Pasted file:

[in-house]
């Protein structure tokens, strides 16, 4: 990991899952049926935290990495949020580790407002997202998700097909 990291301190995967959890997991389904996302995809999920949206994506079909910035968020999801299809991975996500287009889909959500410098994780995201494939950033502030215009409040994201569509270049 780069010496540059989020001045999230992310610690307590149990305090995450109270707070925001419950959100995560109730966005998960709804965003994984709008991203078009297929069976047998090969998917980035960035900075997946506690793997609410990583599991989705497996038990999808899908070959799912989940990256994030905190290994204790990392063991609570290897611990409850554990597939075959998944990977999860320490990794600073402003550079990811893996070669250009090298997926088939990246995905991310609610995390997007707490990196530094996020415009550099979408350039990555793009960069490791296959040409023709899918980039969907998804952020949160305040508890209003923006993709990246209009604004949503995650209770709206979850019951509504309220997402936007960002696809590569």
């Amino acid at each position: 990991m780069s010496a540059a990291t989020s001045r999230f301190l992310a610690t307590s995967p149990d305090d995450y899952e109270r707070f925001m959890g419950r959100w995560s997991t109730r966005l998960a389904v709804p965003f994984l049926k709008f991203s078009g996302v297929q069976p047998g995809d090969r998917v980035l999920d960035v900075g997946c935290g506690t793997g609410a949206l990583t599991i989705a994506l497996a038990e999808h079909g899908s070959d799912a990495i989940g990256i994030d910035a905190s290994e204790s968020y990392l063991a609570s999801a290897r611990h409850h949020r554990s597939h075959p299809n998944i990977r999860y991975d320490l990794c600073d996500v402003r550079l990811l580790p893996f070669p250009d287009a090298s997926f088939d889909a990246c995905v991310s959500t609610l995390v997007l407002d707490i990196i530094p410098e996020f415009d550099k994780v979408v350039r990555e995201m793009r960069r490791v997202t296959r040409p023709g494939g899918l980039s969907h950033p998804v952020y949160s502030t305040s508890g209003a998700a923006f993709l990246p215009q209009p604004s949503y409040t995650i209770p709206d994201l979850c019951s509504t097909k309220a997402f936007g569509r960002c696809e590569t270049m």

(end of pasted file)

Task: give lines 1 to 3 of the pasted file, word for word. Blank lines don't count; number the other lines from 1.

[in-house]
């Protein structure tokens, strides 16, 4: 990991899952049926935290990495949020580790407002997202998700097909 990291301190995967959890997991389904996302995809999920949206994506079909910035968020999801299809991975996500287009889909959500410098994780995201494939950033502030215009409040994201569509270049 780069010496540059989020001045999230992310610690307590149990305090995450109270707070925001419950959100995560109730966005998960709804965003994984709008991203078009297929069976047998090969998917980035960035900075997946506690793997609410990583599991989705497996038990999808899908070959799912989940990256994030905190290994204790990392063991609570290897611990409850554990597939075959998944990977999860320490990794600073402003550079990811893996070669250009090298997926088939990246995905991310609610995390997007707490990196530094996020415009550099979408350039990555793009960069490791296959040409023709899918980039969907998804952020949160305040508890209003923006993709990246209009604004949503995650209770709206979850019951509504309220997402936007960002696809590569």
């Amino acid at each position: 990991m780069s010496a540059a990291t989020s001045r999230f301190l992310a610690t307590s995967p149990d305090d995450y899952e109270r707070f925001m959890g419950r959100w995560s997991t109730r966005l998960a389904v709804p965003f994984l049926k709008f991203s078009g996302v297929q069976p047998g995809d090969r998917v980035l999920d960035v900075g997946c935290g506690t793997g609410a949206l990583t599991i989705a994506l497996a038990e999808h079909g899908s070959d799912a990495i989940g990256i994030d910035a905190s290994e204790s968020y990392l063991a609570s999801a290897r611990h409850h949020r554990s597939h075959p299809n998944i990977r999860y991975d320490l990794c600073d996500v402003r550079l990811l580790p893996f070669p250009d287009a090298s997926f088939d889909a990246c995905v991310s959500t609610l995390v997007l407002d707490i990196i530094p410098e996020f415009d550099k994780v979408v350039r990555e995201m793009r960069r490791v997202t296959r040409p023709g494939g899918l980039s969907h950033p998804v952020y949160s502030t305040s508890g209003a998700a923006f993709l990246p215009q209009p604004s949503y409040t995650i209770p709206d994201l979850c019951s509504t097909k309220a997402f936007g569509r960002c696809e590569t270049m």